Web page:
As a follow-up to Mark Miazga’s fabulous story about his teaching epiphany, we invited you, our readers, to share revelations from your classrooms, and… wow! You and your students blew us away! Here’s what you had to say:
My epiphany came when I realized that getting students to act and move would impact them so much more deeply than merely reading. Handing over control to my students became a scary but exhilarating experience as they took the reins and directed their own scenes from The Scottish Play! Over 30 students last February took to the stage at a coffeehouse, performing in front of one hundred peers, family members, and teachers making our annual Shakespeare Festival the best one yet! I am continually amazed by the creativity and daring that students display when given support, freedom, and high expectations.
- James Sheridan, Texas
My epiphany came about fifteen years ago when I was teaching at a local alternative school. My senior class was filled with gang members, pregnant girls, drug users, and high school students trying to straighten out their lives. It was spring and we had just finished reading Julius Caesar, when one of my senior boys asked me “What else did that Shakespeare dude write? This sounds just like what goes on in the Crips… all the backstabbing and stuff…” He went on to say he had thought it would be boring, but it ended up being one of the few things he ever read and got into. When he graduated, I gave him a copy of the complete works. I will never forget that moment or a certain young man with sagging pants and tattoos.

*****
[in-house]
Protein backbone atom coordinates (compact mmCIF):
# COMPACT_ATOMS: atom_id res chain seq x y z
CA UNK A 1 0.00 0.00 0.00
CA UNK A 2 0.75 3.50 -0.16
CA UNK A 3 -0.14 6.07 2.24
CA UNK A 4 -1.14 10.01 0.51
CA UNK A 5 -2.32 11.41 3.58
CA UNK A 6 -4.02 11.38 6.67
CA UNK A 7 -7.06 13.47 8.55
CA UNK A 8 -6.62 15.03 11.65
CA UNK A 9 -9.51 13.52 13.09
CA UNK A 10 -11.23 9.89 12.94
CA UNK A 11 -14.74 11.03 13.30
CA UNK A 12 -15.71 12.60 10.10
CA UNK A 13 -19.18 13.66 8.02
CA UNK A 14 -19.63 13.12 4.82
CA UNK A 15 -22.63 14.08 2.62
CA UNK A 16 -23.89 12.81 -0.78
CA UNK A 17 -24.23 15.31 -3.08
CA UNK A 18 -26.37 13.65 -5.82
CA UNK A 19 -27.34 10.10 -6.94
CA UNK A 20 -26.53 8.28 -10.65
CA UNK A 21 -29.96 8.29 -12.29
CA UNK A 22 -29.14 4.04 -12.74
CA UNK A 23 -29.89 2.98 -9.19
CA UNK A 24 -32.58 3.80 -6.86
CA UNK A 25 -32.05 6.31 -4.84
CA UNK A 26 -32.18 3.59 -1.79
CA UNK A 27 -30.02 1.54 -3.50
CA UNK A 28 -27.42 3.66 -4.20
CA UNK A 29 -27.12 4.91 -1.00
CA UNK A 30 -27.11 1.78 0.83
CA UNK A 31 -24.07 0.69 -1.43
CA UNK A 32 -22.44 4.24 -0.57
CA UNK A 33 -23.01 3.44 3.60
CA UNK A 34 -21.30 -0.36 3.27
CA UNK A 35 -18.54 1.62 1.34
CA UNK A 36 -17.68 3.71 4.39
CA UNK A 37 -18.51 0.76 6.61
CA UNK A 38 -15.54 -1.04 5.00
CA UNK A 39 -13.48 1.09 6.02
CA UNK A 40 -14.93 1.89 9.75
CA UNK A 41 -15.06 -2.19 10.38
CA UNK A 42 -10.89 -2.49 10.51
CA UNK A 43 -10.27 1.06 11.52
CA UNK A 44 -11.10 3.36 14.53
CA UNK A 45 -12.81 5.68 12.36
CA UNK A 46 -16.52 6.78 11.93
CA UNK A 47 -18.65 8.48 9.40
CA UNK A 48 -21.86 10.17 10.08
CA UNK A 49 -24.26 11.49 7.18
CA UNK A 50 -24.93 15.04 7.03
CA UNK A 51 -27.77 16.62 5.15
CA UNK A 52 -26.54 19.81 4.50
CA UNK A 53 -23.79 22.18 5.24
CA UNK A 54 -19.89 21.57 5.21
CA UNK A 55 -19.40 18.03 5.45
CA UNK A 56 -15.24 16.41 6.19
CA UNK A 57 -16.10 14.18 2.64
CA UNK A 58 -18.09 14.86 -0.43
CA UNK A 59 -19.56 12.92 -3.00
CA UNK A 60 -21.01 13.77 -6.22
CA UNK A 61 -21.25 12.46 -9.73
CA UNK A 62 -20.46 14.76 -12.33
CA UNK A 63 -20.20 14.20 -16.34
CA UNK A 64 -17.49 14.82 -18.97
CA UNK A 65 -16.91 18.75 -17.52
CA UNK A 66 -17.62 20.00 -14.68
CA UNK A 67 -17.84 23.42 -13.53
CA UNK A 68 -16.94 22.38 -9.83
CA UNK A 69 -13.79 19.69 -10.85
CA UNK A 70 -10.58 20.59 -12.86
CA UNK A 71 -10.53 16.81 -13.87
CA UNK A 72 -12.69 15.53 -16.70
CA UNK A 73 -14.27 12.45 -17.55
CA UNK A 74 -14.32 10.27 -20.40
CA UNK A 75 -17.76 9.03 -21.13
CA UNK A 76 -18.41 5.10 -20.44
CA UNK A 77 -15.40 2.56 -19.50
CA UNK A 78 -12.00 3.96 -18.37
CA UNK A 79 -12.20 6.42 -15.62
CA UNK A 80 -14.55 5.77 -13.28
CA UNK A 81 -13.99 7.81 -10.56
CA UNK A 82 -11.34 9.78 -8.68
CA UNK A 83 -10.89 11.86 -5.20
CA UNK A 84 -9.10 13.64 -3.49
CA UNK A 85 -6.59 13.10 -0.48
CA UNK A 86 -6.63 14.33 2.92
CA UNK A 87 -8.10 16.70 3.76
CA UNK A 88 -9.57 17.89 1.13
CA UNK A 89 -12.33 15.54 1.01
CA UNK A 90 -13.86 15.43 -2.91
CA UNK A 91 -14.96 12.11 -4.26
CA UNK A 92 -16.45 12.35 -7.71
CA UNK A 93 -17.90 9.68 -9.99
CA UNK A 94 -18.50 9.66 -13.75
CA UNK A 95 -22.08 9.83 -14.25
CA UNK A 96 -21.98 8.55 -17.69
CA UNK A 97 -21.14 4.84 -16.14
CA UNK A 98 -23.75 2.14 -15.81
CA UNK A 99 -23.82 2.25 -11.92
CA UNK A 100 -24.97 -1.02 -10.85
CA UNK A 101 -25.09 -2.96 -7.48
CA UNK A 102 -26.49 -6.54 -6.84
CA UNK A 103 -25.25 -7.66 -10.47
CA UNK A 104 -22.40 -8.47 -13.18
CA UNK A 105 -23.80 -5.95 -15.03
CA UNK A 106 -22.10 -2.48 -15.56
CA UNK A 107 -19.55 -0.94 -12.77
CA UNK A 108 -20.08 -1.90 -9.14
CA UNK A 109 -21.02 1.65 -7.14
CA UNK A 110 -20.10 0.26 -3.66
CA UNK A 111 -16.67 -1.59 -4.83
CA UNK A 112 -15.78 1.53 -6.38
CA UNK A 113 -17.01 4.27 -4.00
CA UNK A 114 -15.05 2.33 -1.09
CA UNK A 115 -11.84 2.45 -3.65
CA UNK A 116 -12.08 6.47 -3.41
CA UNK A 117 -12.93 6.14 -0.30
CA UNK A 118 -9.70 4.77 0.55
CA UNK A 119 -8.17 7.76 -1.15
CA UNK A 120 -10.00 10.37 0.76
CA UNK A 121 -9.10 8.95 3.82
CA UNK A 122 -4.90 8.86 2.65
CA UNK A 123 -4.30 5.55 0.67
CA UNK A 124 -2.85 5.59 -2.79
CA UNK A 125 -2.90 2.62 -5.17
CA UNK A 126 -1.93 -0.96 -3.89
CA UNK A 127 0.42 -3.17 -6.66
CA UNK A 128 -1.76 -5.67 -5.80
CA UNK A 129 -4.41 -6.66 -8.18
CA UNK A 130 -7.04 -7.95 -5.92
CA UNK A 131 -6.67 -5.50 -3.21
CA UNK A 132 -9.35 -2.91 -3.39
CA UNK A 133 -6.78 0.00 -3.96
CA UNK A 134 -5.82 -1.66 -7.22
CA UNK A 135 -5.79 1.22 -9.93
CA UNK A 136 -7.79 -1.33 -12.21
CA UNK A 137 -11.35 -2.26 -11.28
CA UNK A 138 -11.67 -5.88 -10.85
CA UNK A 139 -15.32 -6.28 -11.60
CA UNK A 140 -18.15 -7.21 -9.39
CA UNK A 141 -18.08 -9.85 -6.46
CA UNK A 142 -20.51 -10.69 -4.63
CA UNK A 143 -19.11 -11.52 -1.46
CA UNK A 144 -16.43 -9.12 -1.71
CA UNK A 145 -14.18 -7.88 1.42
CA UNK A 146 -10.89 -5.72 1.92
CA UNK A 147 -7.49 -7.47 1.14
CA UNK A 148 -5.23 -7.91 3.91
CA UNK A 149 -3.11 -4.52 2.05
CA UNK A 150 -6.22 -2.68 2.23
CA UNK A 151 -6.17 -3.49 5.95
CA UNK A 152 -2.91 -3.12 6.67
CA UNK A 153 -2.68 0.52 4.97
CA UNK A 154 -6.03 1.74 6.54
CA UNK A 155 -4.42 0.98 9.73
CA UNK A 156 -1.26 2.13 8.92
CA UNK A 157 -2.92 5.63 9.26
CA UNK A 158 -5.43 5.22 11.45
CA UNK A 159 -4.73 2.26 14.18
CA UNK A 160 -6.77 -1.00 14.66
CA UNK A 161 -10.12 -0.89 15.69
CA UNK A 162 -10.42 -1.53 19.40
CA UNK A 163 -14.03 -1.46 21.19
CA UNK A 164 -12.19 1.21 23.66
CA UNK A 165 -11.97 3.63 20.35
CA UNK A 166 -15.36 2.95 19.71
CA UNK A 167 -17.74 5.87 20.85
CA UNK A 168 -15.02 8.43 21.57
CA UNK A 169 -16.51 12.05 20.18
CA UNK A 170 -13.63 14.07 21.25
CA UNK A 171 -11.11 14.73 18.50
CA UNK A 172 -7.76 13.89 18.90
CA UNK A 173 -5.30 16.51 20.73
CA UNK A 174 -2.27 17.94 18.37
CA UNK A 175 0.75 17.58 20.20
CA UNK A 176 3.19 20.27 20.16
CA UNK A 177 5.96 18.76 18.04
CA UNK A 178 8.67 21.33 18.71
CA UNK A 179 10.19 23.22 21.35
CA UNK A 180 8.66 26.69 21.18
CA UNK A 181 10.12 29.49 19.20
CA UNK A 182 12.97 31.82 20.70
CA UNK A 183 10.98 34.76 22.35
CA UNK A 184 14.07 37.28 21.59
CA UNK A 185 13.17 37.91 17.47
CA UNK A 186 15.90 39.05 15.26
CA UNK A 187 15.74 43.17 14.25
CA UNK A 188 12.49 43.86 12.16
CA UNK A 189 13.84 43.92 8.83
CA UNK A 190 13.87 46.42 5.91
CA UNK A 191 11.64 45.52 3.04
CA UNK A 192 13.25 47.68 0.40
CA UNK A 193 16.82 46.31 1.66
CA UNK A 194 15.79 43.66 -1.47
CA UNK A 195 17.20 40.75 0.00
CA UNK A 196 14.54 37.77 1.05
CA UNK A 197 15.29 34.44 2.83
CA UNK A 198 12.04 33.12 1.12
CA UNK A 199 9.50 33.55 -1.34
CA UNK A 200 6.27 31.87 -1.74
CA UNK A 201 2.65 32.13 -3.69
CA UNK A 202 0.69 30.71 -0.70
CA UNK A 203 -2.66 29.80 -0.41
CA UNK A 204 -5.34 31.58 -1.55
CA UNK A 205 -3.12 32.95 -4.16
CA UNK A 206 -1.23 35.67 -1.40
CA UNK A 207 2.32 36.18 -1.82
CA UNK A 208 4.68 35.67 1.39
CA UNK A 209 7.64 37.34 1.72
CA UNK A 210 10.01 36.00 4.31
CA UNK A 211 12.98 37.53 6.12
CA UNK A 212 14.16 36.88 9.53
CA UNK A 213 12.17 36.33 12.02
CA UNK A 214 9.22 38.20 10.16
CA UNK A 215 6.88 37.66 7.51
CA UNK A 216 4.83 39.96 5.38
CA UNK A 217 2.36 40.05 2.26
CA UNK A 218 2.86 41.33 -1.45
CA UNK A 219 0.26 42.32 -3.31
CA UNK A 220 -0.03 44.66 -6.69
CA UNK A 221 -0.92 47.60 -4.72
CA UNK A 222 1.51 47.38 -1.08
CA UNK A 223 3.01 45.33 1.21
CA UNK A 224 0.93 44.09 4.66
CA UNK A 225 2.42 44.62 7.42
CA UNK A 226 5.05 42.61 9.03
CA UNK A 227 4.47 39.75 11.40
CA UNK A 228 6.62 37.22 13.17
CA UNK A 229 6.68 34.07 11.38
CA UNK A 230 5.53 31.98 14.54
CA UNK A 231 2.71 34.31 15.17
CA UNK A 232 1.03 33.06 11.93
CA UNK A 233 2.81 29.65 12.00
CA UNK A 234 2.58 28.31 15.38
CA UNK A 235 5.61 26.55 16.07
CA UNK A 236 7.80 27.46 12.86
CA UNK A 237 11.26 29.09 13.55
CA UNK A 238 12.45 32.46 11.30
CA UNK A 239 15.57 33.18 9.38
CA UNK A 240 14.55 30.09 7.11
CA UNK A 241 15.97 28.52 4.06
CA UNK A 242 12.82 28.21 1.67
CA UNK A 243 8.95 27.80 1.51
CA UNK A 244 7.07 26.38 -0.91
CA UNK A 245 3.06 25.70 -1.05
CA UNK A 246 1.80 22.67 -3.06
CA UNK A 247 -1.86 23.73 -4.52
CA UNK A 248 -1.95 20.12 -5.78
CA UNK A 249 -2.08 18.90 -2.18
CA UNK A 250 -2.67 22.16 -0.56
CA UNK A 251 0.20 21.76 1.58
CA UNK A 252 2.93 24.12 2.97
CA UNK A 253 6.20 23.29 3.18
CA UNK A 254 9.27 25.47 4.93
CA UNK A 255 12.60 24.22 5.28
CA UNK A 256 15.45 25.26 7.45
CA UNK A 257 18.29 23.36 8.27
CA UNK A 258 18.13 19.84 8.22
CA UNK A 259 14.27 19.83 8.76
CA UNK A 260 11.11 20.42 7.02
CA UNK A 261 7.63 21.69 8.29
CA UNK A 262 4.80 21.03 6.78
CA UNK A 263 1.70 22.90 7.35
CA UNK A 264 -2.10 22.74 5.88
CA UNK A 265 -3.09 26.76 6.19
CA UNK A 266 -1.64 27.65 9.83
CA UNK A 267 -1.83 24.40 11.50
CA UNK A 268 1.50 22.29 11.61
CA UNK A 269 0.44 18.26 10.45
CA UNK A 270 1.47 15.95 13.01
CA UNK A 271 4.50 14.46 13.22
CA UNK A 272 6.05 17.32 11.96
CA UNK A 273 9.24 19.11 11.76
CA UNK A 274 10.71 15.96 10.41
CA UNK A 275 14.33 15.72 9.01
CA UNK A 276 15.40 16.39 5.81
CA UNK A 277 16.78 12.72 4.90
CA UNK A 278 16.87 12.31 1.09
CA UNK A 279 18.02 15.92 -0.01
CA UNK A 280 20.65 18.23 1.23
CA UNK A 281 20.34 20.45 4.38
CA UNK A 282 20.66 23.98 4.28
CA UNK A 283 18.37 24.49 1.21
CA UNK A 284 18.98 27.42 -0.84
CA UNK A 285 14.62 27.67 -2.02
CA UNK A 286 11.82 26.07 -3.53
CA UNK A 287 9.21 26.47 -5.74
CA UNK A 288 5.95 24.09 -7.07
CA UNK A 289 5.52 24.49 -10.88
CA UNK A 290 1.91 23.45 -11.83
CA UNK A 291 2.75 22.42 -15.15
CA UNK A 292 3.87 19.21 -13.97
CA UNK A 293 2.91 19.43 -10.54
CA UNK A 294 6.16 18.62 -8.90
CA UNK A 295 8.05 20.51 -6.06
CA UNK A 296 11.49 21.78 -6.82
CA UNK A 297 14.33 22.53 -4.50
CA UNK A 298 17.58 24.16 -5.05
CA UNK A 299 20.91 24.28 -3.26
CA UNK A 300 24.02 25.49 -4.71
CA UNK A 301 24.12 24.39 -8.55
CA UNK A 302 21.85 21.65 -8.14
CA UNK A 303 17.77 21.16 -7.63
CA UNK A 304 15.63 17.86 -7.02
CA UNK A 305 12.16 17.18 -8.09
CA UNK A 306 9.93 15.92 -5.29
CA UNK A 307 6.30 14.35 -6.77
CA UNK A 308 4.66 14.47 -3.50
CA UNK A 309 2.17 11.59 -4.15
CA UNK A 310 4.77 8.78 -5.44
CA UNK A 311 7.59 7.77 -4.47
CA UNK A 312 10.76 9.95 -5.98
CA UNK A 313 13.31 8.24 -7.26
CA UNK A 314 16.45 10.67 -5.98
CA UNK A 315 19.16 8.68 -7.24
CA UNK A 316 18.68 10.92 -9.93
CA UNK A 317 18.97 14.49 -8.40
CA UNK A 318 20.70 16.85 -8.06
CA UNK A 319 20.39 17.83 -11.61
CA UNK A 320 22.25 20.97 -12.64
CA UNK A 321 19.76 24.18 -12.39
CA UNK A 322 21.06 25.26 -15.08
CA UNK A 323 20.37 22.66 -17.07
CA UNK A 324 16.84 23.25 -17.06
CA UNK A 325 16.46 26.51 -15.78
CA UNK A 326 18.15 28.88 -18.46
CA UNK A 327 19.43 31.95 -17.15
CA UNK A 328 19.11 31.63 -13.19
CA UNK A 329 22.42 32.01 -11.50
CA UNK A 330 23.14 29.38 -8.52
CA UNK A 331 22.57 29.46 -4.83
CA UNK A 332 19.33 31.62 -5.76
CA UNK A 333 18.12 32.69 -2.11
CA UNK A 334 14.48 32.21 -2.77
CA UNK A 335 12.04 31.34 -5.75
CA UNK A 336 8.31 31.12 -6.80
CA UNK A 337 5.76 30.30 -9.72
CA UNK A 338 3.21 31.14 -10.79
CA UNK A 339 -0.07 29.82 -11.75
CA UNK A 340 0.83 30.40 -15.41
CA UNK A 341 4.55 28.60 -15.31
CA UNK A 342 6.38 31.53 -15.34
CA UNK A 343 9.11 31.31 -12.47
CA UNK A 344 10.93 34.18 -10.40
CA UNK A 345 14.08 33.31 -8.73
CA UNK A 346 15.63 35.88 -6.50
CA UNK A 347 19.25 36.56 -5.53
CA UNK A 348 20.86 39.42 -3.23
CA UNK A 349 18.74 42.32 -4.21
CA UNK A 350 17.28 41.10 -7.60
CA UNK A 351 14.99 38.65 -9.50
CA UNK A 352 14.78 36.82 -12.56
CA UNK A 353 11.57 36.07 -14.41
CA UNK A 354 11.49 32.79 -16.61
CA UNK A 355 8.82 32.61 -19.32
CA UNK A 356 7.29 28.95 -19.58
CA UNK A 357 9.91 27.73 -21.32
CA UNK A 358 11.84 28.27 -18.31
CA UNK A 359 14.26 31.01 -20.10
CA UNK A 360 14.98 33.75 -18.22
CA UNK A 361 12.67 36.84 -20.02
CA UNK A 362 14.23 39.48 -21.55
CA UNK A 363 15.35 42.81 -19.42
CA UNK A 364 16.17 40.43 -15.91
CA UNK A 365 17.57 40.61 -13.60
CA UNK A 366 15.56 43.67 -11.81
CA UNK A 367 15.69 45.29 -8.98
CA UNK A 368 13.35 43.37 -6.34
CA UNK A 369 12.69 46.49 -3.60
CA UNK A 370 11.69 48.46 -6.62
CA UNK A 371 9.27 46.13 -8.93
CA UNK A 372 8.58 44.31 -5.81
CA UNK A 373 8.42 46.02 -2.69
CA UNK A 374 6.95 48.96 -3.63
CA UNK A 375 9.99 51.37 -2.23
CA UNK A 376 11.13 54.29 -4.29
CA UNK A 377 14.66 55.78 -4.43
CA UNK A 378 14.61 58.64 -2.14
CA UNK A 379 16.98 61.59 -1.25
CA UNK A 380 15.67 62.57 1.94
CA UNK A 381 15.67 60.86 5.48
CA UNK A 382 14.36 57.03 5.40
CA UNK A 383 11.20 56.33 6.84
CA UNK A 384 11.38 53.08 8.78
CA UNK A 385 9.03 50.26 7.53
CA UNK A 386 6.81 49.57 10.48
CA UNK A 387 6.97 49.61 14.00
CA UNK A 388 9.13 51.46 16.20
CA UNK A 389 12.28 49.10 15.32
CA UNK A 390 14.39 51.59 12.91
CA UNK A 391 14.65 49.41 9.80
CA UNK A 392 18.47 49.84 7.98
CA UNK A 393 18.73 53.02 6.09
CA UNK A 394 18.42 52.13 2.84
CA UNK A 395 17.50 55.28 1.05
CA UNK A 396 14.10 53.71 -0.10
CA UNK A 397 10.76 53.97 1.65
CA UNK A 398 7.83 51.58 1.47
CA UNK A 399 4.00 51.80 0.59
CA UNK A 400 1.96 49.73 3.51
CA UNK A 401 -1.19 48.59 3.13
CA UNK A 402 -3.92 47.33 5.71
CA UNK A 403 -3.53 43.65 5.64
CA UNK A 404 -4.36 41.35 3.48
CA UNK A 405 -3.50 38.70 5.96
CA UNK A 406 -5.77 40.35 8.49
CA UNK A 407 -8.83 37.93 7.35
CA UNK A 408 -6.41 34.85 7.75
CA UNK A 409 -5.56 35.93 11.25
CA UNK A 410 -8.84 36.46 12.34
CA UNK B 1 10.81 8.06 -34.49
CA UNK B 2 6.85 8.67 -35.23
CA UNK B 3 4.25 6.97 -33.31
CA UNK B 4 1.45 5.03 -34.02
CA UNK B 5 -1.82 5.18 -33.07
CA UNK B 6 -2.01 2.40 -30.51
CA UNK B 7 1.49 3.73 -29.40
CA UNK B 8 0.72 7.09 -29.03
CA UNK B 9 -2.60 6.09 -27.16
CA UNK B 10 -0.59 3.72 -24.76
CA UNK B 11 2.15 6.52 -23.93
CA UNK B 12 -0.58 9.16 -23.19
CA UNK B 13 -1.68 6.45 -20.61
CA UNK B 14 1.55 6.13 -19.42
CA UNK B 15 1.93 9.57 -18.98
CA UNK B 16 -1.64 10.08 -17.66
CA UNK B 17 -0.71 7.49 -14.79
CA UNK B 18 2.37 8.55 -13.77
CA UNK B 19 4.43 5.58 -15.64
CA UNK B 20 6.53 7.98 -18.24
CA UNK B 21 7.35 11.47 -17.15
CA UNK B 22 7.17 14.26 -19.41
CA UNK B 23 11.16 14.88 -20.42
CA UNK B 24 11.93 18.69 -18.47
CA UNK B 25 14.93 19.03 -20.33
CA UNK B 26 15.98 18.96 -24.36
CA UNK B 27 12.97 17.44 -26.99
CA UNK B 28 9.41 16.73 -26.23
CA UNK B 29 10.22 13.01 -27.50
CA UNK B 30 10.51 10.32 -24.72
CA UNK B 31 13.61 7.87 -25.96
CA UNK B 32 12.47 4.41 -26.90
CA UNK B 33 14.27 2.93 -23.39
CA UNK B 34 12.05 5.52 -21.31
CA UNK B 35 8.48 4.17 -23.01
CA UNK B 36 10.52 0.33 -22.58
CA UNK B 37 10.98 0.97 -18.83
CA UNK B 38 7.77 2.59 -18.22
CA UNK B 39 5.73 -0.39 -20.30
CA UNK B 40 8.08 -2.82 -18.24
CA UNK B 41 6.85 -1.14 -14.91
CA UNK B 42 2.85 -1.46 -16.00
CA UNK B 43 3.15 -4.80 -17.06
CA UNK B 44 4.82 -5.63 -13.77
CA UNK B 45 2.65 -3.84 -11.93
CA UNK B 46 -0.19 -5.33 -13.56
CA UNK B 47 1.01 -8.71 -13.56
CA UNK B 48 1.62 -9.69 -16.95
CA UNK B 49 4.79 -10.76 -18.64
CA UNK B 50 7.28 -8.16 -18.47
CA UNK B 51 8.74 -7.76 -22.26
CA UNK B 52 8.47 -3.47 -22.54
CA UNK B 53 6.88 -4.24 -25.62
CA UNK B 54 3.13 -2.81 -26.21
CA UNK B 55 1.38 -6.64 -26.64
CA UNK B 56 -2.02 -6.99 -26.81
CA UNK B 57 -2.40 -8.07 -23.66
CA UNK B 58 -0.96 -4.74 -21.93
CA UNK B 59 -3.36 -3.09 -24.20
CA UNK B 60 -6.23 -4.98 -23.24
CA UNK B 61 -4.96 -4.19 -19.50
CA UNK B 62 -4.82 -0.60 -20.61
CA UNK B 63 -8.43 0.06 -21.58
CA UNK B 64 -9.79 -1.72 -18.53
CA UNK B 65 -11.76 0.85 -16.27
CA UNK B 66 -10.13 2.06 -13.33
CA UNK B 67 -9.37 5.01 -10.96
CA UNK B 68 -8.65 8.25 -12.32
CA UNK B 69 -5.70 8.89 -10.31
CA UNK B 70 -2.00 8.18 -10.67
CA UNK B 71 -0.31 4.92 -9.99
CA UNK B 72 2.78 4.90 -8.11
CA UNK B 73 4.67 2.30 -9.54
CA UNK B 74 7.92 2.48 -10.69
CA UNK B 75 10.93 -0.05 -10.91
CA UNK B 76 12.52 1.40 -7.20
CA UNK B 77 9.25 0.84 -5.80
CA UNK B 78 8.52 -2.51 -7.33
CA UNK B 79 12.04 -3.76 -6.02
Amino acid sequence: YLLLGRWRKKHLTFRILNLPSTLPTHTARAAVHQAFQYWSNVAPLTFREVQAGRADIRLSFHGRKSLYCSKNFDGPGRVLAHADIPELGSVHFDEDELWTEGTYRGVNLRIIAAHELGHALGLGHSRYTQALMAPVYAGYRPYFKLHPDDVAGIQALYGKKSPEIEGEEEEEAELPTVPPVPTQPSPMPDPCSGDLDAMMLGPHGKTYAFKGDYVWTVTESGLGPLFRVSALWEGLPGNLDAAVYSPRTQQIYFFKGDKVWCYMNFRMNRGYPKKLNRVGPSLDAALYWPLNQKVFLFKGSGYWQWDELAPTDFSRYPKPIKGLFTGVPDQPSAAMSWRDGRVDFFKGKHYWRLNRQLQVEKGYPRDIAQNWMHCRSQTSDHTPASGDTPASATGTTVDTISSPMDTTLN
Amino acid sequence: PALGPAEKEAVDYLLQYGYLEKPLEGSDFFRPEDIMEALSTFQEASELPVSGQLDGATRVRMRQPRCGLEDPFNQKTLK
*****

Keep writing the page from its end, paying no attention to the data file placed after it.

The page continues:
- Susan Griffin, Oklahoma
This fall I worked with a home-school family doing the mechanicals scenes in A Midsummer Night’s Dream. After performing it as rehearsed, the family, consisting of 5 boys ranging in age from 11-14, decided to adapt the scenes for a holiday show. They kept the Bard’s language but changed the characters from Mechanicals to Elves; and Bottom’s transformation from an Ass to the Grinch. It worked extremely well and I realized they “got it!”
- Donna Stone, Illinois
After discussing iambic pentameter in my 7th/8th grade humanities class, I assigned a sonnet project to my students and told them that anything could be the subject. Knowing this would stretch them, I hoped for the best. I was completely astounded by the results; deep, touching, and sometimes hilarious, every student rose to the challenge and handed in an amazing work. Middle school kids CAN write sonnets!
- Annie Nardone, Virginia